Vision is initiated in the retina where light is captured in the outer segment organelle of photoreceptor cells. The outer segment is unique in that it is a modified primary cilium that contains large quantities of proteins involved in visual signal transduction. Notably, the outer segment lacks the machinery used to synthesize proteins and therefore relies on the import of proteins synthesized in the cell's soma. Very little is known about the intracellular trafficking of proteins from their site of synthesis to the outer segment. Only the trafficking pathway for the visual pigment, rhodopsin, has been described and it is currently unknown whether other proteins use the same or different pathways. Thus the first aim of my proposal is to determine how another outer segment protein, peripherin, is delivered to the outer segment. Peripherin was selected because its outer segment targeting relies on a motif distinct from that of rhodopsin, suggesting that it may utilize a distinct transport mechanism.
My second aim i s to explore the universality of protein targeting motifs between photoreceptors and other types of ciliary cells. I will examine whether different types of cilia us the same targeting information and molecular machinery to deliver proteins. This project has broad implications for understanding cellular mechanisms responsible for specific protein delivery to the outer segment and other cilia, as well as elucidating how mutations of the trafficking machinery can lead to retinal degeneration in photoreceptors and ciliary dysfunction in other cell types.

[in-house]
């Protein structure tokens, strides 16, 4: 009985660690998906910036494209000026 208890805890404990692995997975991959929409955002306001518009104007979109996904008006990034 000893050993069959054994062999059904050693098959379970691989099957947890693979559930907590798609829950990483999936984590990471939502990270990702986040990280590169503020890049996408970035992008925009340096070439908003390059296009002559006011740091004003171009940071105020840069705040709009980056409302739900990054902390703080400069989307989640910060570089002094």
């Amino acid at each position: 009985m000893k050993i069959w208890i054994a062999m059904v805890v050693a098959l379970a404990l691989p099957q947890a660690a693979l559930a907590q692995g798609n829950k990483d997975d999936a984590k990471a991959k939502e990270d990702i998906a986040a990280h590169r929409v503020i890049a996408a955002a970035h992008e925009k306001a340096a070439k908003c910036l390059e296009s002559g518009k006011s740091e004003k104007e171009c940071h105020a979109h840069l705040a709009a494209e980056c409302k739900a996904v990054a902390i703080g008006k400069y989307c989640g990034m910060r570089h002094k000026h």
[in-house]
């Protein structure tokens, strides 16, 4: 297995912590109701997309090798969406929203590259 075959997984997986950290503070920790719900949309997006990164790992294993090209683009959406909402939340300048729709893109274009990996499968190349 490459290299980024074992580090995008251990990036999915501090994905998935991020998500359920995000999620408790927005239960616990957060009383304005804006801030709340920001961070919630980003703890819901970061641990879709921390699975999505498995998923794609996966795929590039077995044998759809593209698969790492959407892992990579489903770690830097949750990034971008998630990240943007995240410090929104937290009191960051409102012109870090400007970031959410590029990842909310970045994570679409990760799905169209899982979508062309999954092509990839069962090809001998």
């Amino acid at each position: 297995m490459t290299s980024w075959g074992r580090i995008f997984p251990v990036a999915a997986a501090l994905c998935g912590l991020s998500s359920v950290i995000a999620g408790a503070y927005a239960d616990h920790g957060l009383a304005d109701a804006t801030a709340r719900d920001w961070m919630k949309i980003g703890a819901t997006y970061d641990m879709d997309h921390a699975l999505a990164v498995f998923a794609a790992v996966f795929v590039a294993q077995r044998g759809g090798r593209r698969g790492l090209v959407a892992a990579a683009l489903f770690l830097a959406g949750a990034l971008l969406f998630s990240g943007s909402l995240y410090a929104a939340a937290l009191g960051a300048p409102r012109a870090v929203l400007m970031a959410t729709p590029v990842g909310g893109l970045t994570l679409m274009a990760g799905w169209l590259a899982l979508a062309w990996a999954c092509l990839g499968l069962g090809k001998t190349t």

Public Health Relevance

Humans suffering from blindness and severe visual impairments often have genetic mutations that affect the proper transport of proteins within the photoreceptor cell. This proposal addresses the mechanisms responsible for targeted protein trafficking to the light sensing compartment of the photoreceptor. This will further our understanding of inherited retinal diseases and provide scientific background for developing future therapeutic approaches to treat these devastating diseases.

Agency
National Institute of Health (NIH)
Type
Predoctoral Individual National Research Service Award (F31)
Project #
5F31EY022862-03
Application #
8678932
Study Section
Special Emphasis Panel (ZRG1)
Program Officer
Agarwal, Neeraj
Project Start
Project End
Budget Start
Budget End
Support Year
3
Fiscal Year
2014
Total Cost
Indirect Cost
Name
Duke University
Department
Ophthalmology
Type
Schools of Medicine
DUNS #
City
Durham
State
NC
Country
United States
Zip Code
27705
Pearring, Jillian N; Salinas, Raquel Y; Baker, Sheila A et al. (2013) Protein sorting, targeting and trafficking in photoreceptor cells. Prog Retin Eye Res 36:24-51